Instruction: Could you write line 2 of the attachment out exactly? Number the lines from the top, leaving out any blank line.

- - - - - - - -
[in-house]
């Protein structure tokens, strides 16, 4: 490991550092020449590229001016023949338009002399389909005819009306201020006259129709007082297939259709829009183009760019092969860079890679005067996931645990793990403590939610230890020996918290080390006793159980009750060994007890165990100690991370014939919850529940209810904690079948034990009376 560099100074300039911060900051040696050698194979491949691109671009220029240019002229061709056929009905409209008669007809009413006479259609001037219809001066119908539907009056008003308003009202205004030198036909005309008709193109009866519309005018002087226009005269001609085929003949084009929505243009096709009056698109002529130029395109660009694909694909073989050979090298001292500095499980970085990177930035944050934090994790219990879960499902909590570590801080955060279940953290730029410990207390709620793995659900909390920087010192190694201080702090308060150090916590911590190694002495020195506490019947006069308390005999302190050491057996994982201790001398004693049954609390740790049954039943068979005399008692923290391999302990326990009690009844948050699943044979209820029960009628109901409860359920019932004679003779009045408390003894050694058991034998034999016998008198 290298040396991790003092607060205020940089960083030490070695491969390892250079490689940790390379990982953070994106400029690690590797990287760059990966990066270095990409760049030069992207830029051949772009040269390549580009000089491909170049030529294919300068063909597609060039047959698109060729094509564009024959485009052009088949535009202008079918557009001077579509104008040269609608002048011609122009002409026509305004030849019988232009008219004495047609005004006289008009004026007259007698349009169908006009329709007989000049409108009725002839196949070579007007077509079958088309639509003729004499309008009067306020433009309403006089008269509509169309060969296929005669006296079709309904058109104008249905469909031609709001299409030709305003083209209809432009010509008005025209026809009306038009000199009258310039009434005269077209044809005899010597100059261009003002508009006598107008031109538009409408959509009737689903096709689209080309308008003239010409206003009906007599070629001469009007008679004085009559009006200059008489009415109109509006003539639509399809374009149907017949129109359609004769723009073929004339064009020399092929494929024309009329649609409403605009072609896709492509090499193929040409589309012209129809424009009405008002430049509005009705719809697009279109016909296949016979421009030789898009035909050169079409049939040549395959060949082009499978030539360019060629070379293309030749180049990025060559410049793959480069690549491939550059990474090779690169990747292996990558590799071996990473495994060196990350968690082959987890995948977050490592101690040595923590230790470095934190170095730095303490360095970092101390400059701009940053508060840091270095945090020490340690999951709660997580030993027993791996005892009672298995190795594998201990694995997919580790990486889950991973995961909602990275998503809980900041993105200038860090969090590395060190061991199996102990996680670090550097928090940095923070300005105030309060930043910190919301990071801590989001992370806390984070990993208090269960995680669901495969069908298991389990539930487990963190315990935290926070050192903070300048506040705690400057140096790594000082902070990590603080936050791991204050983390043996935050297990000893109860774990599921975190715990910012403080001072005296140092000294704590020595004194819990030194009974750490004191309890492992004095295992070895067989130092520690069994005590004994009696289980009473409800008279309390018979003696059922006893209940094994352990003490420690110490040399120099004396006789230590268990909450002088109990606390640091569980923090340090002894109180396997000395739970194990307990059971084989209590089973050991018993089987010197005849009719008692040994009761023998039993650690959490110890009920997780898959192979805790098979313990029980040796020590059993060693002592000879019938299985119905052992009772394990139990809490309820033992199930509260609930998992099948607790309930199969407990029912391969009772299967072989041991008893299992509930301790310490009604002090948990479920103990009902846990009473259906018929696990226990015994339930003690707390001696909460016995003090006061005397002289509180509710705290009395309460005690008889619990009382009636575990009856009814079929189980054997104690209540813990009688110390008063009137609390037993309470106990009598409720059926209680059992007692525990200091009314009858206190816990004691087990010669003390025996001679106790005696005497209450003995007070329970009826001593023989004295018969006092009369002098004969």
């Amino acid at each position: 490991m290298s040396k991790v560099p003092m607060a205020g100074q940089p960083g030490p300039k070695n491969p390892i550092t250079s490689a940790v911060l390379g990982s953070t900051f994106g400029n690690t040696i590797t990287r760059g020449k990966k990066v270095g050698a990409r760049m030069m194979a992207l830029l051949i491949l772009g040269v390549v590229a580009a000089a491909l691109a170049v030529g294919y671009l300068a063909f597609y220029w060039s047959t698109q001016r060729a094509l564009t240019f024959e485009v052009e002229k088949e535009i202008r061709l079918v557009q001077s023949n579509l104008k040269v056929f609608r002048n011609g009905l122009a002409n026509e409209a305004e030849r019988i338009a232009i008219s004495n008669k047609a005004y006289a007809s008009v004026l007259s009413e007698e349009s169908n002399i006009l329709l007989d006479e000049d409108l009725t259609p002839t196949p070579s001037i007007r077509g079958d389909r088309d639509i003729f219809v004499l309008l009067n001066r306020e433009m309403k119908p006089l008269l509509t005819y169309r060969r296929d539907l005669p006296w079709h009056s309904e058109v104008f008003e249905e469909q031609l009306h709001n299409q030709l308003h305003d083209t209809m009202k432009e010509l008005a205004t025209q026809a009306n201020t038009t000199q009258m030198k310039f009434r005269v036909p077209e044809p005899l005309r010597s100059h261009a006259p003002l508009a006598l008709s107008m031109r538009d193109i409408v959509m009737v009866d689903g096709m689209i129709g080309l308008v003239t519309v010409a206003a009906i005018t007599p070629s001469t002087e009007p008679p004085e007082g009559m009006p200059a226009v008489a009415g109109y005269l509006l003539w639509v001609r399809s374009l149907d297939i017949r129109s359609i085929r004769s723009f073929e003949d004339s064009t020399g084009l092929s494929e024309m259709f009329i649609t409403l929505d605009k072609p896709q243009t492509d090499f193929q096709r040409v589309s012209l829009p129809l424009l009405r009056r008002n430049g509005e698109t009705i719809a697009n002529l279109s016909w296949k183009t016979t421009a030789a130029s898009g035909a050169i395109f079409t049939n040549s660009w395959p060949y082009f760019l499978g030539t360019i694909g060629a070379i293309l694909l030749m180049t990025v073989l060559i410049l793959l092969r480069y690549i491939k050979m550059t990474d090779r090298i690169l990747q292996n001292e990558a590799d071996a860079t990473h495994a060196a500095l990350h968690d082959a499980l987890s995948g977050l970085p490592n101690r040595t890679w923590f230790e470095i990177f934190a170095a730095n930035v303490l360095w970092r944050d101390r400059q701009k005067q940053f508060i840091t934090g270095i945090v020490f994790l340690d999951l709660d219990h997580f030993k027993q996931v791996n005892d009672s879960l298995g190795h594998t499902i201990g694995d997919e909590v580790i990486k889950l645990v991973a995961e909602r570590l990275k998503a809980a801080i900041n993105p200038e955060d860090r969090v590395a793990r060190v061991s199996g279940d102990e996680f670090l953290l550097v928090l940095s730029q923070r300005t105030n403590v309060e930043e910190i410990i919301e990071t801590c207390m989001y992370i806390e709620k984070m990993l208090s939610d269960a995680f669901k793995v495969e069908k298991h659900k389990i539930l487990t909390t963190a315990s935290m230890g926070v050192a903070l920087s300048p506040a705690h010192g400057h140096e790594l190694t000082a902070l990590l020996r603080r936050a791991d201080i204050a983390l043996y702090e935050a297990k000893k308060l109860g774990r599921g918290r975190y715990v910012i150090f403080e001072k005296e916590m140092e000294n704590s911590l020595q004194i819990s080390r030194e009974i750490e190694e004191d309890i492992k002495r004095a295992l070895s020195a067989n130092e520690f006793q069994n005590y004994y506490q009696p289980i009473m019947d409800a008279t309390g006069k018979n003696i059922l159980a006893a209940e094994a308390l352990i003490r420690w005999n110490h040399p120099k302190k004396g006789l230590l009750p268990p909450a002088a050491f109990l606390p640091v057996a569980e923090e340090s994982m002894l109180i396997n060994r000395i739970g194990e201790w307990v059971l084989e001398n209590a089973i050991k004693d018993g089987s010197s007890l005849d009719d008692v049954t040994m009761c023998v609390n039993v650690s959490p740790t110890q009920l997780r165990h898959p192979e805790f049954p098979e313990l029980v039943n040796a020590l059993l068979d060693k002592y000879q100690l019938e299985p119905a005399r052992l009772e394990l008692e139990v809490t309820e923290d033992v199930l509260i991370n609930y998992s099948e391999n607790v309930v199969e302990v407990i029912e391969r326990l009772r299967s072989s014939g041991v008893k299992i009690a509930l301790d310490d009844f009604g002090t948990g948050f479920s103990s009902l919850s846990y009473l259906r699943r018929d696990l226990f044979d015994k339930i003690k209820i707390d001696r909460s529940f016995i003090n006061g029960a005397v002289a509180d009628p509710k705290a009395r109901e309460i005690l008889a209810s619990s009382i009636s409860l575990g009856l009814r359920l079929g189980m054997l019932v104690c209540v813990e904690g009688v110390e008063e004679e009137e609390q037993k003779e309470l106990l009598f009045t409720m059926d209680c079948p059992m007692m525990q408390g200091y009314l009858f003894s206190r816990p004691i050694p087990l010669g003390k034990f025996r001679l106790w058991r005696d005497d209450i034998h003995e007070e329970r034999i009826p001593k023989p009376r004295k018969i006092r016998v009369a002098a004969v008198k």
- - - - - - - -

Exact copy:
């Protein structure tokens, strides 16, 4: 490991550092020449590229001016023949338009002399389909005819009306201020006259129709007082297939259709829009183009760019092969860079890679005067996931645990793990403590939610230890020996918290080390006793159980009750060994007890165990100690991370014939919850529940209810904690079948034990009376 560099100074300039911060900051040696050698194979491949691109671009220029240019002229061709056929009905409209008669007809009413006479259609001037219809001066119908539907009056008003308003009202205004030198036909005309008709193109009866519309005018002087226009005269001609085929003949084009929505243009096709009056698109002529130029395109660009694909694909073989050979090298001292500095499980970085990177930035944050934090994790219990879960499902909590570590801080955060279940953290730029410990207390709620793995659900909390920087010192190694201080702090308060150090916590911590190694002495020195506490019947006069308390005999302190050491057996994982201790001398004693049954609390740790049954039943068979005399008692923290391999302990326990009690009844948050699943044979209820029960009628109901409860359920019932004679003779009045408390003894050694058991034998034999016998008198 290298040396991790003092607060205020940089960083030490070695491969390892250079490689940790390379990982953070994106400029690690590797990287760059990966990066270095990409760049030069992207830029051949772009040269390549580009000089491909170049030529294919300068063909597609060039047959698109060729094509564009024959485009052009088949535009202008079918557009001077579509104008040269609608002048011609122009002409026509305004030849019988232009008219004495047609005004006289008009004026007259007698349009169908006009329709007989000049409108009725002839196949070579007007077509079958088309639509003729004499309008009067306020433009309403006089008269509509169309060969296929005669006296079709309904058109104008249905469909031609709001299409030709305003083209209809432009010509008005025209026809009306038009000199009258310039009434005269077209044809005899010597100059261009003002508009006598107008031109538009409408959509009737689903096709689209080309308008003239010409206003009906007599070629001469009007008679004085009559009006200059008489009415109109509006003539639509399809374009149907017949129109359609004769723009073929004339064009020399092929494929024309009329649609409403605009072609896709492509090499193929040409589309012209129809424009009405008002430049509005009705719809697009279109016909296949016979421009030789898009035909050169079409049939040549395959060949082009499978030539360019060629070379293309030749180049990025060559410049793959480069690549491939550059990474090779690169990747292996990558590799071996990473495994060196990350968690082959987890995948977050490592101690040595923590230790470095934190170095730095303490360095970092101390400059701009940053508060840091270095945090020490340690999951709660997580030993027993791996005892009672298995190795594998201990694995997919580790990486889950991973995961909602990275998503809980900041993105200038860090969090590395060190061991199996102990996680670090550097928090940095923070300005105030309060930043910190919301990071801590989001992370806390984070990993208090269960995680669901495969069908298991389990539930487990963190315990935290926070050192903070300048506040705690400057140096790594000082902070990590603080936050791991204050983390043996935050297990000893109860774990599921975190715990910012403080001072005296140092000294704590020595004194819990030194009974750490004191309890492992004095295992070895067989130092520690069994005590004994009696289980009473409800008279309390018979003696059922006893209940094994352990003490420690110490040399120099004396006789230590268990909450002088109990606390640091569980923090340090002894109180396997000395739970194990307990059971084989209590089973050991018993089987010197005849009719008692040994009761023998039993650690959490110890009920997780898959192979805790098979313990029980040796020590059993060693002592000879019938299985119905052992009772394990139990809490309820033992199930509260609930998992099948607790309930199969407990029912391969009772299967072989041991008893299992509930301790310490009604002090948990479920103990009902846990009473259906018929696990226990015994339930003690707390001696909460016995003090006061005397002289509180509710705290009395309460005690008889619990009382009636575990009856009814079929189980054997104690209540813990009688110390008063009137609390037993309470106990009598409720059926209680059992007692525990200091009314009858206190816990004691087990010669003390025996001679106790005696005497209450003995007070329970009826001593023989004295018969006092009369002098004969």